While Thailand has seen the emergence of influential opposition leaders, such as Pita Limjaroenrat of the Move Forward Party and Paetongtarn Shinawatra of the Pheu Thai Party, Cambodia has yet to produce a similar figurehead for its opposition movement since CNRP President Sam Rainsy was forced into exile in 2015 and his deputy Kem Sokha was arrested in 2017. Despite this, the opposition in Cambodia continues to face intimidation, harassment, and politically motivated prosecution by the CPP. The uncertainty surrounding Hun Sen’s succession plan, which involves passing power to his son Hun Manet, has led the regime to intensify measures to suppress political opposition and independent media organizations. In the first quarter of this year alone, there have been incidents of judicial harassment against Candlelight Party leaders, the shutdown of independent media outlet VOD, and the sentencing of Kem Sokha to 27 years imprisonment on charges of treason.
Against such a backdrop, threats against the opposition and civil society are expected to continue, and genuine and legitimate elections will not be possible. Unlike the elections in Thailand where some level of uncertainty exists, it is already certain that the CPP will continue its rule after the July election. However, the CPP may consider allocating some seats to the opposition to dispel Cambodia’s image as a one-party state. The CPP itself anticipates winning a majority of the seats with a projected 104, and the remaining 21 seats could potentially be secured by the Candlelight Party.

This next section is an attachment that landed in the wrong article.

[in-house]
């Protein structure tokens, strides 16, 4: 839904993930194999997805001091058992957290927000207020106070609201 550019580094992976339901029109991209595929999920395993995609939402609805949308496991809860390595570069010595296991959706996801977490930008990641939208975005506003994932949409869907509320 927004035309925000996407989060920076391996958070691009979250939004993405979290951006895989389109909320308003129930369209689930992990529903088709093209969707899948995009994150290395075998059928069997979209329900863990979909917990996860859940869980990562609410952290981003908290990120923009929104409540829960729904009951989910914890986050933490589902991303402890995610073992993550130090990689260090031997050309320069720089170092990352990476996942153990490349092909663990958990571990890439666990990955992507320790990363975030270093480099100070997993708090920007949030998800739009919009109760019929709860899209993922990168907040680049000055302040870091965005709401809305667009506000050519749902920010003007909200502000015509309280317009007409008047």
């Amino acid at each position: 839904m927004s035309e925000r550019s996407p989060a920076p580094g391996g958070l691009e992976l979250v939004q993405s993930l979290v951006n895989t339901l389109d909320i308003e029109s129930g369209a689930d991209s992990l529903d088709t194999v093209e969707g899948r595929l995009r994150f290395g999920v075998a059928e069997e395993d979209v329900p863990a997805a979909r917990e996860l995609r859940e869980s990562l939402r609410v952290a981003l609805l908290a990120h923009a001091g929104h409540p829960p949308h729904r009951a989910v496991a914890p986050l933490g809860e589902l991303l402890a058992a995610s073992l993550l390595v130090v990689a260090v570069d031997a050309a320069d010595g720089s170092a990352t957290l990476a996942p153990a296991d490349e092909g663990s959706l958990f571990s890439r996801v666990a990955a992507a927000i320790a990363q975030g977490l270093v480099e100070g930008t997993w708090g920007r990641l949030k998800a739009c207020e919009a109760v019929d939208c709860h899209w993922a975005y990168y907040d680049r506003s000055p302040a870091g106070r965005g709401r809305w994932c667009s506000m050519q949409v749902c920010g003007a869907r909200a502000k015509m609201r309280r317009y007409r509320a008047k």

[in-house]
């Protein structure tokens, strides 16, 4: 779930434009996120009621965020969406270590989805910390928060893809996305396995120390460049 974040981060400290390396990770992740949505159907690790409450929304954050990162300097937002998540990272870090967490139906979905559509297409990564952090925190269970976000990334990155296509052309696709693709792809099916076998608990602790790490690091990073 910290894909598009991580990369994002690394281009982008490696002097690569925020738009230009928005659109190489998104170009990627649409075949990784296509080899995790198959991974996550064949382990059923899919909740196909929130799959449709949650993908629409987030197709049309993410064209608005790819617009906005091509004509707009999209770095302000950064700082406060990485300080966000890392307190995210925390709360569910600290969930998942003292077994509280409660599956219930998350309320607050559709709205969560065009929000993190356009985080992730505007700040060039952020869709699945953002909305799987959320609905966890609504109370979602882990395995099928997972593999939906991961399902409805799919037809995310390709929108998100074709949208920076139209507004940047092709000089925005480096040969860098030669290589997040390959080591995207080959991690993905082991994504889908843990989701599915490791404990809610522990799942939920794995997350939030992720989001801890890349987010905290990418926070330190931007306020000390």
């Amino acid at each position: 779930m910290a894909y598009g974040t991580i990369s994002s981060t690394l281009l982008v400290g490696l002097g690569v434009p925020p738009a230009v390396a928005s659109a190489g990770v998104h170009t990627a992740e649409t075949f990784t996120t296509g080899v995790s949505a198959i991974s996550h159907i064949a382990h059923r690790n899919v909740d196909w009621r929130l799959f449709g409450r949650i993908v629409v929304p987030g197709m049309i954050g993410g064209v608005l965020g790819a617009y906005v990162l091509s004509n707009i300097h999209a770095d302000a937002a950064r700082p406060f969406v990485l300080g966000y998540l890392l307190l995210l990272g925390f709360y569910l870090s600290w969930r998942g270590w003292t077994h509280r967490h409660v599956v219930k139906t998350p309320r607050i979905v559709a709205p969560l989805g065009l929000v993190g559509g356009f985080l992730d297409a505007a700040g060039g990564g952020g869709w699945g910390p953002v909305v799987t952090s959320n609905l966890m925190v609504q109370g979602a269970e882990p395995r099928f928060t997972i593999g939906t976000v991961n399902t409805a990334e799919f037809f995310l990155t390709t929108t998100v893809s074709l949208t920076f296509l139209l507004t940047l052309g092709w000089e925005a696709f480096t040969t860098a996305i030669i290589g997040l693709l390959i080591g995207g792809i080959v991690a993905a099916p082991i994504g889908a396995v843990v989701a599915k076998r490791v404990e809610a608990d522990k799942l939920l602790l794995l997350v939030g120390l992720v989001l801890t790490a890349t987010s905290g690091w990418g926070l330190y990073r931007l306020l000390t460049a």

History has shown that a united and well-organized opposition is a crucial requirement to overcome authoritarianism, especially under the first-past-the-post electoral system. This was evident in Malaysia’s 2018 and 2022 elections. However, in Thailand, the opposition remains fragmented, which gives the ruling military proxy party an advantage. In Cambodia, although some opposition parties have attempted to merge to challenge the ruling CPP, no opposition has emerged strong enough yet to mount a formidable challenge to CPP’s continued rule.
Both Thailand and Cambodia have a shared history of undemocratically dissolving opposition parties. For instance, in Thailand, the Thai Raksa Chart Party and the Future Forward Party were dissolved in 2019 and 2020, respectively, while in Cambodia, the CNRP suffered the same fate in 2017. There have been concerns that these countries may make similar moves again in response to growing opposition support, but there is currently no indication that either country will resort to such tactics, at least not until the upcoming elections.
The victory of the opposition in Thailand would be a major step toward the country’s democratic advancement, which has been hindered by military dictatorship since 2014. It would also convey an encouraging message to countries in the region that are struggling to transition to democracy, such as Cambodia and Myanmar.
If Thailand’s PPRP and Cambodia’s CPP were to win their respective elections, it could lead to further consolidation of power of authoritarian parties in both countries. This could potentially lead to a further erosion of democratic institutions and human rights, with far-reaching consequences beyond these two countries. Such an outcome will only encourage other authoritarian governments to tighten their grip on power and suppress dissent. The developments of these two elections, therefore, warrant close watch.